After two days of deliberation, Serbia has decided not to condemn the invasion of Ukraine, and has refused calls from the European Union and United States to impose sanctions on Russia.
In a press statement on Friday evening, President Aleksandar Vucic announced the decision after a meeting of the National Security Council.
In the 14 items of the decision, Russia is only mentioned once, in order to stress that no sanctions will be imposed on it: “The Republic of Serbia believes that it is not important at this time to impose sanctions on any state, including Russia.”
The rest of the items focus on the need to preserve “territorial integrity” in international relations and in the case of Ukraine, they express Serbia’s “regret” for what is happening in “Eastern Europe”, and stress the “fraternal” bonds between Russians and Ukrainians. Serbia vows to provide humanitarian aid, food and energy products to people in need.
“Serbia considers the violation of the territorial integrity of any country, including Ukraine, to be wrong,” the harshest item in the decision stated.
The stress on “territorial integrity” of states relates to Serbia’s refusal to recognize Kosovo’s independence, its former region who declared its sovereignty in 2008, after a brutal war exercised by Serbia for two years in 1998-99.
Vucic said Serbia respects traditional friendship with Russia, and has not forgotten the NATO bombings of 1999.
NATO bombed strategic targets in Serbia after its two years of war in Kosovo, in order to force the genocidial regime of Slobodan Milosevic out of Kosovo and avoid a second genocide following that of Srebrenica four yeras earlier.
Serbia is a candidate to join the European Union and is expected to align its foreign policy with the union but it has regularly refused to do so vis-a-vis Russia. In return, Russia has beefed up its military with fighter jets, helicopters, tanks, and other heavy weapons. The EU has shown no serious concerns over Serbia’s refusal to impose sanctions and strengthen its ties with Russia. On the contrary, Serbia has become the most advanced country in the Western Balkans in its path towards EU accession.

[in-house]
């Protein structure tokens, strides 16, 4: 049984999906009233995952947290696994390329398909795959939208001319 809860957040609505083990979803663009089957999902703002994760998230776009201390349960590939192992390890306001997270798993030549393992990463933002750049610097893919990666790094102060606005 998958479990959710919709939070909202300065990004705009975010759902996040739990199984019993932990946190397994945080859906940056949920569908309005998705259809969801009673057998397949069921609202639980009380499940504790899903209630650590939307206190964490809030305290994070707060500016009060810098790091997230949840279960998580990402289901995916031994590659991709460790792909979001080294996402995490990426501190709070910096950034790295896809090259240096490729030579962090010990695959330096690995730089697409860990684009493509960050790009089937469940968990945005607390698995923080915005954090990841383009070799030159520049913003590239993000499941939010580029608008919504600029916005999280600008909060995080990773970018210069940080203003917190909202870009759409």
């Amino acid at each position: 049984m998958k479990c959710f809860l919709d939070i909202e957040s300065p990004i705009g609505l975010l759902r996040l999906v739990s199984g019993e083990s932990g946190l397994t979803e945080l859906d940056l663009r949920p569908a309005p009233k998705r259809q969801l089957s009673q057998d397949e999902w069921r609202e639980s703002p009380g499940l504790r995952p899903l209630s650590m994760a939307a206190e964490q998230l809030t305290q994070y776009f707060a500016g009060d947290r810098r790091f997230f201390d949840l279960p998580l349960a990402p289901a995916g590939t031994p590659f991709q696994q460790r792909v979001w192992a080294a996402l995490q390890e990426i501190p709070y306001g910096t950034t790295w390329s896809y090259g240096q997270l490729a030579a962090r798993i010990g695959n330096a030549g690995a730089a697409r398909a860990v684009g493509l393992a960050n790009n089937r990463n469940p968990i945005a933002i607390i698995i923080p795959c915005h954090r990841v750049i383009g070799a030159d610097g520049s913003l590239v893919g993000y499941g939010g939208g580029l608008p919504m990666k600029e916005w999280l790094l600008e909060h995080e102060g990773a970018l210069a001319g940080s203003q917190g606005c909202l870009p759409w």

Vucic clarified that today’s decisions were first consulted with the head of the Serbian Orthodox Church, Patriarch Porfirije, before being presented to the National Security Council.
Merely one month ahead of general and presidential elections in Serbia, President Vucic, who is running for another term, called on Serbs to unite in order for Serbia to “develop rapidly and take care of its citizens.”
Serbia is the only country in the region to refuse to condemn the Russian invasion of Ukraine. Albania, Kosovo, Montenegro, North Macedonia, Croatian and Bosniak members of Bosnia and Herzegovina’s presidency have all condemned it. Unsurprisingly, Milorad Dodik, the Serb member of the BiH Presidency, who is a protégé of Vucic and Putin, has also refused to condemn the Russian invasion of Ukraine to date.